Turin, capital of studies in aeronautical physiology

 

In the early years of the 20th Century, Italy, and in particular Turin, had taken the lead in the study of the physiology of flight and the related aptitude tests for the selection of future pilots.
Towards the end of the 19th century, Jacob Moleschott established an important and internationally recognised Institute of Physiology.
This was successively developed by Angelo Mosso and Amedeo Herlitska.

Jacob Moleschott was born in ’s-Hertogenbosch, Holland, on the 9th of August 1822. He began his studies in Holland before transferring to the Medical Faculty of Heidelberg University in Germany.

In 1856 he was teaching Physiology at the University of Zurich, and it was here that he met Francesco De Sanctis, who was a professor in Turin, and also held a class in Italian Literature at the Zurich Polytechnic. In 1861, when De Sanctis became Minister of Education, Moleschott was nominated Professor of Physiology at Turin.

81 Jakob Moleschott2

 

His circle comprised many co-workers, amongst whom was Angelo Mosso.

In 1878 he was appointed as Professor of Physiology at the University of Rome, leaving his position as Professor of Physiology in Turin to Angelo Mosso.

He was a member of the Senior Board of Education and Senator of the Kingdom of Italy. He died in Rome on the 20th of May 1893.

The physiologist Angelo Mosso, (Turin 1846-1910) is undoubtedly the father of aviation medicine in Italy. He graduated from the University of Turin on the 25th of July 1870 and took up the study of physiology. He won a place for a specialization course in Florence, then joined the laboratory run by Carl Ludwig, the illustrious physiologist from Lypsia. Here he became familiar with the method of recording movement using rotating cylinders and introduced it in Italy, making ample use of the technique. In the meantime, he began to publish details of his more significant work, and began to work together with Moleschott.

He began to study hypobaric effects in a depressurising chamber and built a laboratory on Monte Rosa, conducting texts and experiments at the “Margherita” Refuge – later perfected in the large Col d’Olen Institute in 1907.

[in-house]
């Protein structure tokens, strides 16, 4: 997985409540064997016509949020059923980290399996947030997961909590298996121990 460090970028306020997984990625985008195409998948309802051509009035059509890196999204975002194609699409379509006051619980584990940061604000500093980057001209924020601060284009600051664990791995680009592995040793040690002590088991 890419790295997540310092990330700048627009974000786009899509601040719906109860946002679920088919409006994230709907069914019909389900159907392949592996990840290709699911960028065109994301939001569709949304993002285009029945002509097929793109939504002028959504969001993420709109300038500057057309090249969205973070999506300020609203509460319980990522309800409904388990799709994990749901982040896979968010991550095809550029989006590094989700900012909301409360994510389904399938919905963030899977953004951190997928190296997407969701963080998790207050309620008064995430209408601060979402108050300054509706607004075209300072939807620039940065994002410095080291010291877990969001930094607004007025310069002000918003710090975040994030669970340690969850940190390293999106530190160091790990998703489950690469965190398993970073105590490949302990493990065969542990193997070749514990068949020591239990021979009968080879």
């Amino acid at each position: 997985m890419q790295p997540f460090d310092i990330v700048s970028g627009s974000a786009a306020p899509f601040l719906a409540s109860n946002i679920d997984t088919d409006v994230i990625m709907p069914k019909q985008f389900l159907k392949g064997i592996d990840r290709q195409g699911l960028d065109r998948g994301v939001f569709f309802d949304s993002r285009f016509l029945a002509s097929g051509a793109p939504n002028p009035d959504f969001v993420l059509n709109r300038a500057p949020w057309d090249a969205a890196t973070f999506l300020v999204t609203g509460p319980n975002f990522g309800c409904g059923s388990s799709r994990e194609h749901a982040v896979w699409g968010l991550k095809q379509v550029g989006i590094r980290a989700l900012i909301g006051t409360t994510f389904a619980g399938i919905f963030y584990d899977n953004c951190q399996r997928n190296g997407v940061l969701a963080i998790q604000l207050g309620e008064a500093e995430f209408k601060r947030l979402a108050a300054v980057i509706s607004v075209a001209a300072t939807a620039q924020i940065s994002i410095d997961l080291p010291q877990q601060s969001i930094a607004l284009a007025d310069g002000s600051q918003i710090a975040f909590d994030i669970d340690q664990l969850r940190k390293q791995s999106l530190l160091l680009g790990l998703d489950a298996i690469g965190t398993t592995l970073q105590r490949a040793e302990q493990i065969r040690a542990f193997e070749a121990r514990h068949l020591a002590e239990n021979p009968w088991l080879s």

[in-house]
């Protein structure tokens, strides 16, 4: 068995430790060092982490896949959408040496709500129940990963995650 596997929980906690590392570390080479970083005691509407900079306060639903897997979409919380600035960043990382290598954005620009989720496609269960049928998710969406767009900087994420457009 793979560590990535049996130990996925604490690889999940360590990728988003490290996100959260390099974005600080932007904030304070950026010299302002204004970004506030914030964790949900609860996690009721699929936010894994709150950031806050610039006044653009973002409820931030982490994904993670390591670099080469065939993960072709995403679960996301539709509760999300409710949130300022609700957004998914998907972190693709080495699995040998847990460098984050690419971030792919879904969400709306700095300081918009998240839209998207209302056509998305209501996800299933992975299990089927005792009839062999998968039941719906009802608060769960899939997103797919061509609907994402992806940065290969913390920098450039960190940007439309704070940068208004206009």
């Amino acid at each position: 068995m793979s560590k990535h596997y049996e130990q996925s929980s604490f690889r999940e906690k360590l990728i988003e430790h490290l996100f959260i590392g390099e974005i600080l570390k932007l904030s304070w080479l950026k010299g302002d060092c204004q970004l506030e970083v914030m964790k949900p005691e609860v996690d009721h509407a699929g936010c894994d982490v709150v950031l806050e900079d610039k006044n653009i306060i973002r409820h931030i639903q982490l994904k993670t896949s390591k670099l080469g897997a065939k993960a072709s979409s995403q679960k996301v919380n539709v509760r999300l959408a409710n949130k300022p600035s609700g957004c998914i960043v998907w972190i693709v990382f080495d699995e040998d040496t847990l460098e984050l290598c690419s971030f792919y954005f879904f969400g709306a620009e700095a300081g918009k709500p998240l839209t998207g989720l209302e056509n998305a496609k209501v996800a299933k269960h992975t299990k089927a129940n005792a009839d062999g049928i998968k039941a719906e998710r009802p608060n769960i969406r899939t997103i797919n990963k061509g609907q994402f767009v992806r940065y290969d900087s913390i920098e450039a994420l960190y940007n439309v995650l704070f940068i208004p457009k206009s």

Mosso demonstrated his worth with a notable quantity of important studies into brain movement, respiration, movements of veins and the heart, on muscular contraction, the exchange of gases during respiration and on the regulatory function of co2 respiration on the body.

In 1878, when Moleschott was transferred to Rome, Mosso was appointed to the Chair of Physiology in Turin. Very soon, it became the centre of attention, gaining the esteem of physiologists all over the world.

Mosso is universally recognised as being the precursor of aeronautical and aerospace medicine.

82 Angelo Mosso3



Amedeo Herlitzka – Italian physiologist (Trieste 1872 – Turin 1949); Professor of Physiological Chemistry in 1909, succeeded Angelo Mosso as Head of the Physological department in 1910.

During the First World War, he set up an Institute for the physiological testing of aviators, and directed this until 1924. He also became the Director of the Mosso Institute on Monte Rosa.

A number of important works on aeronautical and industrial physiology are attributed to him.

In Italy, Herlitzka, in collaboration with Father Agostino Gemelli, Director of the Institute of Physiology of Milan, set the foundations of Applied Physiology for the aptitude testing of pilots - foundations which became accepted internationally. Herlitzka’s activity, together with that of Gemelli, contributed significantly to Italy being recognized, during the First World War and for the decades which followed, as the undiscussed leader in the study of aviation physiology.

 

83 Amedeo Herlitzka



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